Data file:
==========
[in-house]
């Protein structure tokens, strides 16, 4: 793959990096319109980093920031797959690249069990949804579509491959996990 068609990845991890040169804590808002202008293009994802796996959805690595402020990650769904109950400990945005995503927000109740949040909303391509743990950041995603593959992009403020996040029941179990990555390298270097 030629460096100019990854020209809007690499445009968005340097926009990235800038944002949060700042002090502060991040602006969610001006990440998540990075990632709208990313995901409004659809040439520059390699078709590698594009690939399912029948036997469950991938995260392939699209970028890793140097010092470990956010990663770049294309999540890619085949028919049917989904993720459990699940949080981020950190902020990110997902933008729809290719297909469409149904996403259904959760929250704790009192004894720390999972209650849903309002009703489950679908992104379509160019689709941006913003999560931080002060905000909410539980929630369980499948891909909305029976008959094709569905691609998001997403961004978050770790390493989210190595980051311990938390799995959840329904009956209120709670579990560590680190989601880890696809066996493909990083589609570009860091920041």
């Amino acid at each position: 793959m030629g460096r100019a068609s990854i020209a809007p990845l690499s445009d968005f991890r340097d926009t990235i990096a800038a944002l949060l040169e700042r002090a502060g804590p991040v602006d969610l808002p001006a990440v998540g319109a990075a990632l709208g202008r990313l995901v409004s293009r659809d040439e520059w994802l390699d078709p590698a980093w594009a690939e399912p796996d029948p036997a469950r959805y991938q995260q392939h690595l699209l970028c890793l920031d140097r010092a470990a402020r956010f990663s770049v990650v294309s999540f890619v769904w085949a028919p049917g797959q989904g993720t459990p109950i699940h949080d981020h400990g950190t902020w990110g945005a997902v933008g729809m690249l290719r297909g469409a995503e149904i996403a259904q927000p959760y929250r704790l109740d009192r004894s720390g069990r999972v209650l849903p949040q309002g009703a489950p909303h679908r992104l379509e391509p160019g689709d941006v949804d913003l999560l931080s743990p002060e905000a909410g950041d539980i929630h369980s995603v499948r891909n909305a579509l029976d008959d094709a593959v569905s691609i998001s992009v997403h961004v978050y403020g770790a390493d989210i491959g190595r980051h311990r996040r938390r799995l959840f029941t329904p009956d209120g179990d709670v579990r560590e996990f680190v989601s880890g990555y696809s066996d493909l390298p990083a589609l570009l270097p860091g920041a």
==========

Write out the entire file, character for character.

[in-house]
């Protein structure tokens, strides 16, 4: 793959990096319109980093920031797959690249069990949804579509491959996990 068609990845991890040169804590808002202008293009994802796996959805690595402020990650769904109950400990945005995503927000109740949040909303391509743990950041995603593959992009403020996040029941179990990555390298270097 030629460096100019990854020209809007690499445009968005340097926009990235800038944002949060700042002090502060991040602006969610001006990440998540990075990632709208990313995901409004659809040439520059390699078709590698594009690939399912029948036997469950991938995260392939699209970028890793140097010092470990956010990663770049294309999540890619085949028919049917989904993720459990699940949080981020950190902020990110997902933008729809290719297909469409149904996403259904959760929250704790009192004894720390999972209650849903309002009703489950679908992104379509160019689709941006913003999560931080002060905000909410539980929630369980499948891909909305029976008959094709569905691609998001997403961004978050770790390493989210190595980051311990938390799995959840329904009956209120709670579990560590680190989601880890696809066996493909990083589609570009860091920041």
């Amino acid at each position: 793959m030629g460096r100019a068609s990854i020209a809007p990845l690499s445009d968005f991890r340097d926009t990235i990096a800038a944002l949060l040169e700042r002090a502060g804590p991040v602006d969610l808002p001006a990440v998540g319109a990075a990632l709208g202008r990313l995901v409004s293009r659809d040439e520059w994802l390699d078709p590698a980093w594009a690939e399912p796996d029948p036997a469950r959805y991938q995260q392939h690595l699209l970028c890793l920031d140097r010092a470990a402020r956010f990663s770049v990650v294309s999540f890619v769904w085949a028919p049917g797959q989904g993720t459990p109950i699940h949080d981020h400990g950190t902020w990110g945005a997902v933008g729809m690249l290719r297909g469409a995503e149904i996403a259904q927000p959760y929250r704790l109740d009192r004894s720390g069990r999972v209650l849903p949040q309002g009703a489950p909303h679908r992104l379509e391509p160019g689709d941006v949804d913003l999560l931080s743990p002060e905000a909410g950041d539980i929630h369980s995603v499948r891909n909305a579509l029976d008959d094709a593959v569905s691609i998001s992009v997403h961004v978050y403020g770790a390493d989210i491959g190595r980051h311990r996040r938390r799995l959840f029941t329904p009956d209120g179990d709670v579990r560590e996990f680190v989601s880890g990555y696809s066996d493909l390298p990083a589609l570009l270097p860091g920041a």